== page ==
The Next Frontier in TEM Is In Situ

Monday, July 18, 2016

In every decade for the past 30 years, the transmission electron microscope (TEM) has developed new topics that dominated the decade. In the 1990s, environmental electron microscopy allowed samples to be examined under more natural conditions. From 2000 to 2010, aberration correction brought samples into sharper focus, like a double pair of eyeglass lenses. In the current decade, looking at reactions taking place inside the TEM, in situ, is the major topic for microscopy.

Why is in situ microscopy so important and why now? To find out, we spoke with Bernd Kabius, senior scientist at Penn State’s Materials Research Institute and acknowledged expert in TEM.

BK: In situ microscopy is an overarching, long-term topic. It is one of our two major focus areas in TEM at MRI. The other is soft matter TEM; that includes both polymers and incorporating TEM with the life sciences. In the past, most microscopy has been post mortem. It is a forensic examination where you have to guess what happened. There are ways to make sure your results are meaningful, but nevertheless, you don’t really see what happens.

An example of this is an experiment my colleagues at Lawrence Livermore National Lab did a while ago. Using an ultrafast microscope, they watched the reaction front moving through a binary alloy. They detected that there is a liquid phase at the reaction front that they had never suspected. That is something that happens far below the melting point. If they hadn’t seen it, they would have had no idea there was an intermediary stage.

Why are we only starting to use in situ TEM now?

BK: The reason is that all the technological components for in situ microscopy are now here.  One problem has been that the space inside the microscope has been constrained. In order to get low aberration and high resolution, the pole pieces of the objective lens have to be very close together. That restricted the space to 2mm. There was not much room for anything but a sample there.

But then came aberration correction in the last decade, and that opened up the gap for the objective lens. Now you have 5mm of space to work with, and in the future 1cm or more will be possible.

Another important technology advance is MEMS. Five millimeters is still not a very large space, so we have to make things very small to get experiments done. Our Nanofab at Penn State, which is located one floor above our microscopy facility, gives us the ability to do customized stages.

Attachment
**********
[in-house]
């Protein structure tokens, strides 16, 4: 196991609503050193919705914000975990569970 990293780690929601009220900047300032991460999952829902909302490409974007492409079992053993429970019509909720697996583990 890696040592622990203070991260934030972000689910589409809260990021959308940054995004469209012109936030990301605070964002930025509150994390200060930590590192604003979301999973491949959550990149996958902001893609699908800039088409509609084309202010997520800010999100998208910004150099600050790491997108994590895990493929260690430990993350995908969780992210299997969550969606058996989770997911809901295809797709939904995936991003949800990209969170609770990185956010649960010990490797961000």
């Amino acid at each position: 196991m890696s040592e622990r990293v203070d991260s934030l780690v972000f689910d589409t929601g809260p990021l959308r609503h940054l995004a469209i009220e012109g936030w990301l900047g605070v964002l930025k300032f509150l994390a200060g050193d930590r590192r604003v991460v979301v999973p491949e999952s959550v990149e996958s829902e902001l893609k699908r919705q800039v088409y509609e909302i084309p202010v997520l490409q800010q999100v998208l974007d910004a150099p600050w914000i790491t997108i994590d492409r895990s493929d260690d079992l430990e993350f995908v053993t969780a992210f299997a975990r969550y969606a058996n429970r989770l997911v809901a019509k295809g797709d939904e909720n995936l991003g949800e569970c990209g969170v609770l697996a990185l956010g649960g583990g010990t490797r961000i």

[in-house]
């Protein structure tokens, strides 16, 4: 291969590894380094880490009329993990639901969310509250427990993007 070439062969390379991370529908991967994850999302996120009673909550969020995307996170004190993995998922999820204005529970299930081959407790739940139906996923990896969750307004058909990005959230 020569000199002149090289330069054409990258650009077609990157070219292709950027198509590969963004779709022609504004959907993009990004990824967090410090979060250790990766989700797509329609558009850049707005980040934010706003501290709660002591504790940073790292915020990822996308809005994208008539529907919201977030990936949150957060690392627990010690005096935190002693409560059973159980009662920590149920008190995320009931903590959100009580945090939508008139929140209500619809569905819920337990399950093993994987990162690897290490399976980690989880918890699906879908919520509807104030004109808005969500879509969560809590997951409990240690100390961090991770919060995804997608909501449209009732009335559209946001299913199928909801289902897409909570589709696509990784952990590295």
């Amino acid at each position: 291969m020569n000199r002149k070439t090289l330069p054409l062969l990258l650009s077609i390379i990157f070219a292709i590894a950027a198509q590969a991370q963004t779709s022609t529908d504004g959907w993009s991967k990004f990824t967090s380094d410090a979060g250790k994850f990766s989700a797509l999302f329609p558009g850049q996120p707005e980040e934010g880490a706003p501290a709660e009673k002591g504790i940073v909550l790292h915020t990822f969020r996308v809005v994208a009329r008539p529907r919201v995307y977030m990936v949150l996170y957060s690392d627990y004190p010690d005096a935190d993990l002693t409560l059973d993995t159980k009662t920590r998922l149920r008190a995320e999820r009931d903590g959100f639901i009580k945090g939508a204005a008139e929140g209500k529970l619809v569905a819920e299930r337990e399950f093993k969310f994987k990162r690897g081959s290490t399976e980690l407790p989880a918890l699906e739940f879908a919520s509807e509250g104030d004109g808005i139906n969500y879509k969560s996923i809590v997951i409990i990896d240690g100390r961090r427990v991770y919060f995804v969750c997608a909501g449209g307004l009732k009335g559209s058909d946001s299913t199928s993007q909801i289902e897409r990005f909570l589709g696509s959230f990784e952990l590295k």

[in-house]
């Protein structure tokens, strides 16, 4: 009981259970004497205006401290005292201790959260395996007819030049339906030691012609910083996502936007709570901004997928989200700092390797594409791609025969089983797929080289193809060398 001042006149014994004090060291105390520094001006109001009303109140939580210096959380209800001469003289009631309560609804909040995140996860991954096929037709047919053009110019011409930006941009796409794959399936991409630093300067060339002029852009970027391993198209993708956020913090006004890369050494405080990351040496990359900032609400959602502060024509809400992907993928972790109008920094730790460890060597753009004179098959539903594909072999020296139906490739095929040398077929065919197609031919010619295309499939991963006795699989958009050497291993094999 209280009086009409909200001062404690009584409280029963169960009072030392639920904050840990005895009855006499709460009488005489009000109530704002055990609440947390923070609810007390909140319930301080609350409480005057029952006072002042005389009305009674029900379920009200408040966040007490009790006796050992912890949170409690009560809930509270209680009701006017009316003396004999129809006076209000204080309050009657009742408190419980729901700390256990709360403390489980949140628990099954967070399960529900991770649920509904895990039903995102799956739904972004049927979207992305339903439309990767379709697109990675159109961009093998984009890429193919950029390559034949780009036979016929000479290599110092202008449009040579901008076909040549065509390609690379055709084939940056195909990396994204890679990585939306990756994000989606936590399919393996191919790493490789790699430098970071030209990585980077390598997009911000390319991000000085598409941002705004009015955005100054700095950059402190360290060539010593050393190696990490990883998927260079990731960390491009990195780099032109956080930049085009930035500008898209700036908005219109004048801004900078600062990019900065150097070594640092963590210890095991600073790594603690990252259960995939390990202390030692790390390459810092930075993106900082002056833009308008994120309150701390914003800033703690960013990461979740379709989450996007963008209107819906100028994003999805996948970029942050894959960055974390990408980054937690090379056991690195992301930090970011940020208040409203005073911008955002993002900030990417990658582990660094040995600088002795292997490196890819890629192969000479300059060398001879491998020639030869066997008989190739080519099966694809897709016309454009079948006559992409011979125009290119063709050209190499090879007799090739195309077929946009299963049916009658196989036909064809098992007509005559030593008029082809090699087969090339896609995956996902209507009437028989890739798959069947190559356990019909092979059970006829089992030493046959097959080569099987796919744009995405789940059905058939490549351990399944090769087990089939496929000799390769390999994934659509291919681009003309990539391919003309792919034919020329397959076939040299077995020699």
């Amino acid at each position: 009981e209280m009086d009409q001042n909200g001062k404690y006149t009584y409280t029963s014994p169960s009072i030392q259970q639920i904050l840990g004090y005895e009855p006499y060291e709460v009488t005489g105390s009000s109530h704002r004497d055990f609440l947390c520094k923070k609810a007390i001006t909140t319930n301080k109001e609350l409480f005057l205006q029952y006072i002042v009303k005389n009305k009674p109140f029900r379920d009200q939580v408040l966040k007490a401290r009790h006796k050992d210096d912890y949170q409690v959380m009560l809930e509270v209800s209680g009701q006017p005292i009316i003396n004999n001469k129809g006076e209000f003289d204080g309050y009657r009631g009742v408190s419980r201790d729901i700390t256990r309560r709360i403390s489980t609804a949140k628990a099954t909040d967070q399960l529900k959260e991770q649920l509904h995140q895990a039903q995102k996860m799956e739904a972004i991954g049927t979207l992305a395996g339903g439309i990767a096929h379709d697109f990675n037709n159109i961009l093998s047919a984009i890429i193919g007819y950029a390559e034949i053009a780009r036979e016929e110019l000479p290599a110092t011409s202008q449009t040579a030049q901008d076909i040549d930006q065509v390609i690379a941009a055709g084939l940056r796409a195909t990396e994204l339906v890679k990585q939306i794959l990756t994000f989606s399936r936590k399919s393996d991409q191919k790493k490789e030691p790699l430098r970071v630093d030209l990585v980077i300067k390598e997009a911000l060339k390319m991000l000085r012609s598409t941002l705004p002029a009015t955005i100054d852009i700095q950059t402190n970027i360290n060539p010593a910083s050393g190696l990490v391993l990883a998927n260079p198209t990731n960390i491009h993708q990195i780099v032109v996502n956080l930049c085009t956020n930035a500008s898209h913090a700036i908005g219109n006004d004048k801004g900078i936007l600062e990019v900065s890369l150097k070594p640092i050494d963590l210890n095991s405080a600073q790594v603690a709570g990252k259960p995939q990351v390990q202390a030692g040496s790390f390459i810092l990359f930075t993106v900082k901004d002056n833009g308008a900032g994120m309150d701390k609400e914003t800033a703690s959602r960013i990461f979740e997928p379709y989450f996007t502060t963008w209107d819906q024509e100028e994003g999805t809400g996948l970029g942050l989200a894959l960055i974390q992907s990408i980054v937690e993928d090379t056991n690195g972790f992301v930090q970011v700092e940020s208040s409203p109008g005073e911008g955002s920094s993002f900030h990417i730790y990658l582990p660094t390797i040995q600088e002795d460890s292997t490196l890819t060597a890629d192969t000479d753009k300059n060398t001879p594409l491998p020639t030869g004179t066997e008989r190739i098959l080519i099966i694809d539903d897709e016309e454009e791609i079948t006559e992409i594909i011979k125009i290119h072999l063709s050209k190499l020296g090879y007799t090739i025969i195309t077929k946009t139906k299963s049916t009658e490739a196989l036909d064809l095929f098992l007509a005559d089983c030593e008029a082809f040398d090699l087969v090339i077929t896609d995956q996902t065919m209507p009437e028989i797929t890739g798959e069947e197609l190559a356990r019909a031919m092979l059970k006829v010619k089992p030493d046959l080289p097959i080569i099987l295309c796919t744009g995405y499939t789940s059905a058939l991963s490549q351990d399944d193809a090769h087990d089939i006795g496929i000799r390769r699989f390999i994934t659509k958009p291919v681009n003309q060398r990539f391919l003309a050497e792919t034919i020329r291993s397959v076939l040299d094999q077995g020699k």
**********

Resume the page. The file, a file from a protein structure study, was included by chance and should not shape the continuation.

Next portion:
What capabilities do we have at Penn State?   

BK: We recently acquired two stages, a heating/nano biasing stage – that is a stage that can heat up to 1200 °C very fast and very stably – and a liquid stage, a much rarer device. I believe there are only a few in the world. The nice thing is we can do these experiments in our high-level Titan microscope, which is capable of chemical and elemental analysis at very high resolution (0.07nm). These analytical tools are available while you do the experiment.

The potential applications are really wide. The combination of heating and biasing opens up a lot of research: microelectronics, soft materials like polymers that have electrical properties, up to basic research such as what happens to electron shells under an electric field.

The liquid stage allows us to observe processes you normally could not observe in a microscope when you have to work in a vacuum. This stage allows us to encapsulate a liquid between two silicon nitride windows. These windows can be made really thin, 50nm or less. These are electron transparent and you can see what happens between the windows.

This stage opens up another new area of research, for instance, in batteries. Because we have four electrodes in this stage, it can also be used to perform electrochemical experiments, and batteries are electrochemical devices. The world needs better batteries for cars and for energy storage in general. And we have a big battery program at Penn State already. This stage also can heat up 100 °C, not more, because of course, the liquid would evaporate and the gas pressure would destroy silicon nitride. We have already begun experiments in both stages.

Are these stages expensive?

BK: Yes, you could buy a very nice car for the price of one of these – $100,000-$200,000.

Wow, nice car.